Think about that for a moment. Our experience with top 50 newspapers is that their average direct cost is US$30 to US$40 per paid start, in the form of vendor commissions, bonuses, direct expenses, etc. If we add indirect expense, such as labor costs from circulation staff, costs could increase by another US$5 to US$10 per start. 
Thus, if the average fully loaded cost of a paid start is US$35 to US$50, the incremental cost associated with optimising those costs in the most efficient and productive way possible is less than 0.7% — 1.5% of the total acquisition expense budget.
Is this amount significant? It depends on how you view the value of data. If high-quality data generates annual improvement in circulation cash flow that is 10 to 50 times the expense (which is what our experience has shown us to be the case at many newspapers), then an investment of 0.7% to 1.5% of the total acquisition expense budget is miniscule, especially when one considers that it can be recouped in as little as one month.
Still skeptical? Let’s consider the architect. 
An architect designs buildings and in many cases supervises their construction. The architect has a vast reservoir of knowledge related to the intricacies of creating and refining a home’s blueprint, taking into account cost, differing materials, time, feasibility, rules and constraints (e.g., labour cost, scheduling) and a myriad of other factors. 
Could a builder or even a homeowner take on the responsibilities of the architect, since those costs are “not needed?” Theoretically, of course he could… but why would he want to do that when an architect can do it more quickly and more cheaply than a homeowner can?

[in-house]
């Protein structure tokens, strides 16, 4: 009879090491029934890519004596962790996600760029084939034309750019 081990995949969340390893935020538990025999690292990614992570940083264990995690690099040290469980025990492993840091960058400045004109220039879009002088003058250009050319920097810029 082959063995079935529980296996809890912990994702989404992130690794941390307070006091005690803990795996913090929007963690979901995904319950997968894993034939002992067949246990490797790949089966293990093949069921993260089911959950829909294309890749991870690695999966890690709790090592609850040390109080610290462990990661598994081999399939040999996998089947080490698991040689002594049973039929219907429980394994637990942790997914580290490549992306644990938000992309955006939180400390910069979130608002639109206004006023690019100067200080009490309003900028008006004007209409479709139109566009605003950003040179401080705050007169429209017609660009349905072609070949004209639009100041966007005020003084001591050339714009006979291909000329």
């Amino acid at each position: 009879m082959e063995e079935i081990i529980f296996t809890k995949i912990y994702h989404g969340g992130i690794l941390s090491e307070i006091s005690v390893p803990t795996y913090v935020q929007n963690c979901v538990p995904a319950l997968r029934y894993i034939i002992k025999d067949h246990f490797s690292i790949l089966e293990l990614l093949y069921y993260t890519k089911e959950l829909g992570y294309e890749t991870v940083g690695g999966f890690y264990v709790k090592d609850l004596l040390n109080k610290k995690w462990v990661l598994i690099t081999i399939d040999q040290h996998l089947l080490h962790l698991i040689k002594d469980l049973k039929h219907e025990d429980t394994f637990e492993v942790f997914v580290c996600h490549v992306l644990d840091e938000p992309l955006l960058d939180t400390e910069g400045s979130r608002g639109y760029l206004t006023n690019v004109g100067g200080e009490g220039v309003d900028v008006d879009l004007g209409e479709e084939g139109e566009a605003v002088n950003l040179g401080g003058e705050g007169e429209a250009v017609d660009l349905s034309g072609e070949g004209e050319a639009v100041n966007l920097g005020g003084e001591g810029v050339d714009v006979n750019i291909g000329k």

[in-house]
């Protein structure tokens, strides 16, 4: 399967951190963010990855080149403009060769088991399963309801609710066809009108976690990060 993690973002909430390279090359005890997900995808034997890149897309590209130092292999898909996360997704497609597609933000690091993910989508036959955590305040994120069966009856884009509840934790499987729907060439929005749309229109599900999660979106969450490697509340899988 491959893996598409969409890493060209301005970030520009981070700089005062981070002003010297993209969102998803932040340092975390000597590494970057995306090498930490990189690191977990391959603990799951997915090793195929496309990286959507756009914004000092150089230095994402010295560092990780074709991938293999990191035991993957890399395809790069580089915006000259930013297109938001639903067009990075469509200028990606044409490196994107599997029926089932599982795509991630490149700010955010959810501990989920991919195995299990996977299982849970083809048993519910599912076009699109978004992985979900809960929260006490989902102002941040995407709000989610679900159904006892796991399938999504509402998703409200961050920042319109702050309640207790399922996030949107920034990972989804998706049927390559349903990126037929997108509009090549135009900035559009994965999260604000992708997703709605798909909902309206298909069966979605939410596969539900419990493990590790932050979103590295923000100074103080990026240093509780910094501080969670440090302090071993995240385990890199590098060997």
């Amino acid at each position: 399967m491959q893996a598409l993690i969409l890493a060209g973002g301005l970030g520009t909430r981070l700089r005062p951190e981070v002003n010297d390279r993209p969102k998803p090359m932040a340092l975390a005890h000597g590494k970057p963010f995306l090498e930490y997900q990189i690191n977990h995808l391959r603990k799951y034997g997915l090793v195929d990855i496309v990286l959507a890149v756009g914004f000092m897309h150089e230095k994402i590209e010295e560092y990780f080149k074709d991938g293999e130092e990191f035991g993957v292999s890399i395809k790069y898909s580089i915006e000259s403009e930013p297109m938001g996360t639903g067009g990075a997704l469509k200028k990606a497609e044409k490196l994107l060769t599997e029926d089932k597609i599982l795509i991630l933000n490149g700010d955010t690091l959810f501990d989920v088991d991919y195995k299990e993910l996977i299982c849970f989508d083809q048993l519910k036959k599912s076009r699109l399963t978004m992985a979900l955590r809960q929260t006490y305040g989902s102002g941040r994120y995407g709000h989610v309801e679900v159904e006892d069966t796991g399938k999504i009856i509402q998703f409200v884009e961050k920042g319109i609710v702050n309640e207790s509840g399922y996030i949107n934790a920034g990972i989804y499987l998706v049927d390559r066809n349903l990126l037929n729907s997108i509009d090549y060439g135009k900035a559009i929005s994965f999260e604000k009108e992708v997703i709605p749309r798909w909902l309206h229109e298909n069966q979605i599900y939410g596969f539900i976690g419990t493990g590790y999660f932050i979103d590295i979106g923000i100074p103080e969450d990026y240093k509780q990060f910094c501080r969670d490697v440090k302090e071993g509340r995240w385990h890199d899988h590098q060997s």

Architects typically charge 5% to 15% of total construction expense, all while never touching a brick or piece of wood. Yet news media executives complain when asked to spend no more than 1.5% of their total budget for a detailed blueprint that allows them to maximise their return on circulation investment. Simply put, 0.7% to 1.5% is a lot more affordable than 5% to 15%, all for the same function.
Why is data alone worthless?
Here is perhaps the most important question of all. Now that we have established how critical high-quality data is toward optimising circulation, it is time to acknowledge it is worthless on its own. This is because high-quality data is not an end in itself. It is a means to a much more important end, which is knowing how to interpret the data and knowing what to do with it. A recent experience helps to highlight this important distinction.
Impact Consultancy operates in an industry where other consulting firms purport to compete with us. Some of these competitors tell news media clients that their service is identical to Impact’s offering, since – they assert – that they extract similar data, calculate similar metrics and create similar reports. 
However, when it comes time to use that data to offer concrete analysis and recommendations, one prominent “competitor” recently offered one of our newspaper clients a recommendation for a retention initiative that was the exact opposite of the recommendation Impact had made, even though we were using the same data and calculating similar metrics. 
How could this be? How could anyone look at similar data and reach different conclusions?
Because data is effectively a Rorschach test. It is subject to interpretation, and we see what we want to see in data. Anyone who believes that the right data will simply illuminate the sole optimal strategy is misunderstanding the true value of data. 
High-quality data is absolutely necessary but not sufficient. The data in and of itself is not valuable. It is the recommendation based on the data that is the real value proposition. 
Going back to the example of the firm “competing” with Impact, within about 90 days it became clear that the retention initiative Impact had advocated was a substantial success, which only not only demonstrated that the “similar” competing service was not similar at all, but it also highlighted the reason why high-quality data is worthless on a stand-alone basis.
Bottom line
In sum, what is high-quality data worth? By itself, not very much. But if the data is used to derive the proper insights for business change, it is invaluable, worth far more than its cost. Consider this the next time you fall in the trap of “The Two Hs.” 
Don’t let this happen to you. Recognise that if you want great data, it is not free.

About Jim Fleigner